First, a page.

Line 8, christened Magenta Line, will measure 34-km. It will bring the domestic terminal of the IGI Airport within metro’s folds.
This year, metro ridership touched a new high of 33 lakh in August. Above-average ridership was recorded during the two phases of odd-even car-rationing scheme in January and April.
Asked about the Delhi government’s insistence that metro increase its frequency, the DMRC Managing Director said it was “not possible” to bring about any such change suddenly and without proper planning.
“But suddenly if you say you need to carry all the passengers, this was not contemplated in the ’90s when the phases were planned. For increasing frequency, you need more coaches and trains. It takes at least a year and can’t be done suddenly. There has to be a plan.
“At present, we are running maximum trains possible, keeping minimum trains in reserve. We have adjusted the maintenance hours. We have done whatever is possible,” Singh says.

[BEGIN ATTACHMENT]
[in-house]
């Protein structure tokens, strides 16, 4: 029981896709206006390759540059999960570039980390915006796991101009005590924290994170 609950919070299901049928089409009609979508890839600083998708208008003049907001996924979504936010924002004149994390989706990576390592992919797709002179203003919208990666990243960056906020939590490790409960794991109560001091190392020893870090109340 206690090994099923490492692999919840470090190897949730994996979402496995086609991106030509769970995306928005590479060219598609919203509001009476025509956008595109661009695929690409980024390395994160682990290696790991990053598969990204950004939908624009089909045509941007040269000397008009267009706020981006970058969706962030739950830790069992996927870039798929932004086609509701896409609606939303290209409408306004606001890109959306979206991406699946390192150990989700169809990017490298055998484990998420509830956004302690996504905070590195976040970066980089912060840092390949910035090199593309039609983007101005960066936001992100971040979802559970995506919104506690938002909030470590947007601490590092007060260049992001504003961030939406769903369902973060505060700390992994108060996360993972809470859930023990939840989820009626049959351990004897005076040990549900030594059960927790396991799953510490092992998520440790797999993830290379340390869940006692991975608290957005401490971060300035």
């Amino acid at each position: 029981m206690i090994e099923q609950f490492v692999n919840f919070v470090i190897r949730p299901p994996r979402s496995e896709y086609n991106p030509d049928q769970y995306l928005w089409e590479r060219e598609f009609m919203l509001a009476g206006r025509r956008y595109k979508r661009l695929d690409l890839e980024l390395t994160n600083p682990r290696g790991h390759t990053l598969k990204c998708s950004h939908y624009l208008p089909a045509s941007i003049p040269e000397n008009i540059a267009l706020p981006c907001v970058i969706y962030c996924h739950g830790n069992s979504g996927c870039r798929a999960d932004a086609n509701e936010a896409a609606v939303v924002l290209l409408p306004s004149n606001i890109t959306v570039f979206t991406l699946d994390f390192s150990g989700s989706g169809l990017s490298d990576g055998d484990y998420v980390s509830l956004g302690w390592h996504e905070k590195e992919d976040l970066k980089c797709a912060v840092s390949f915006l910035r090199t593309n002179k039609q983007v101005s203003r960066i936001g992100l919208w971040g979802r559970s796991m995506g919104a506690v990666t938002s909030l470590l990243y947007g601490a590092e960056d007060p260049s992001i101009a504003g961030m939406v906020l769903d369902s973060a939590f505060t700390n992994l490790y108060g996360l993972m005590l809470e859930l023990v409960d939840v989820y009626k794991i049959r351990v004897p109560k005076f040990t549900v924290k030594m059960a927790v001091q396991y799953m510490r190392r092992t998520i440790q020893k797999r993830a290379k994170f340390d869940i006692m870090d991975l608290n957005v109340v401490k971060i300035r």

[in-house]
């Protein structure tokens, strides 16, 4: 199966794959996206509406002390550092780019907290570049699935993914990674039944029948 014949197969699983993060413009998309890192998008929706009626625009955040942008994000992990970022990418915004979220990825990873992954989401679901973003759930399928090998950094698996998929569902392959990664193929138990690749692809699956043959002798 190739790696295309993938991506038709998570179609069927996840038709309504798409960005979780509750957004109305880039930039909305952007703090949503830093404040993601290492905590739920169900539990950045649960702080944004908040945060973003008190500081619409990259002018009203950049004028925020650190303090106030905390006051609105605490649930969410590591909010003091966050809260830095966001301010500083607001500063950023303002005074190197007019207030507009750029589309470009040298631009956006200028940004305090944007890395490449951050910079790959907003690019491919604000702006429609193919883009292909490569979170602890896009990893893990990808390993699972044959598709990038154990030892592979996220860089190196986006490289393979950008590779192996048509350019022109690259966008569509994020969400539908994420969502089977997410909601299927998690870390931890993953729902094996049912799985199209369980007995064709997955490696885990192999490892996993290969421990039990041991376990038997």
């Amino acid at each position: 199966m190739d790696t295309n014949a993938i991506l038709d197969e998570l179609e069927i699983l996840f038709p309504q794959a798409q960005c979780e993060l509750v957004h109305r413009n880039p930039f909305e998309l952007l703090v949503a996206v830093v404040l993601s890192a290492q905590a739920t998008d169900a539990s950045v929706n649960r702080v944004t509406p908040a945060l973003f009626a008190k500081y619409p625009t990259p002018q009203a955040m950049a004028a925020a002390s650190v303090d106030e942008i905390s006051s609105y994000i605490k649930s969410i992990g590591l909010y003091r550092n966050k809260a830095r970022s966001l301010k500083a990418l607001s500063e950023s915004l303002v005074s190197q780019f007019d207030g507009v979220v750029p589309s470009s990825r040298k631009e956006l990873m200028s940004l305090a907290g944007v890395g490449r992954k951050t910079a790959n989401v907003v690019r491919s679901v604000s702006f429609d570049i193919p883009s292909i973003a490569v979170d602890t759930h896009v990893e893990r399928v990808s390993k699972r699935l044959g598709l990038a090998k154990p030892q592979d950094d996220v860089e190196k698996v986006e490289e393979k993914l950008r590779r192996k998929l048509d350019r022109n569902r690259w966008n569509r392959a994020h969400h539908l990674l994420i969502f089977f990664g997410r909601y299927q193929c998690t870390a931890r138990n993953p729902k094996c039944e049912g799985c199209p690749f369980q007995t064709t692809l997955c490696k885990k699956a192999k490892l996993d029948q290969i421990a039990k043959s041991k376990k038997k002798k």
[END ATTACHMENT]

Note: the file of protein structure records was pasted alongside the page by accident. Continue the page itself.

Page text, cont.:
According to him, metro dealt with private parties “directly” in terms of land although the first attempt was to get land through acquisition.
“But since that machinery was not available because of the new act so we went directly to the parties,” he says.
All civil structures are complete across the new corridors, barring few stretches of 70-80 metres where work will be completed in the next “five to four months”.
“Unfortunately launching of corridors depends not only on completion of lines. The most important factor is the completion of the depot where the trains will be commissioned, tested.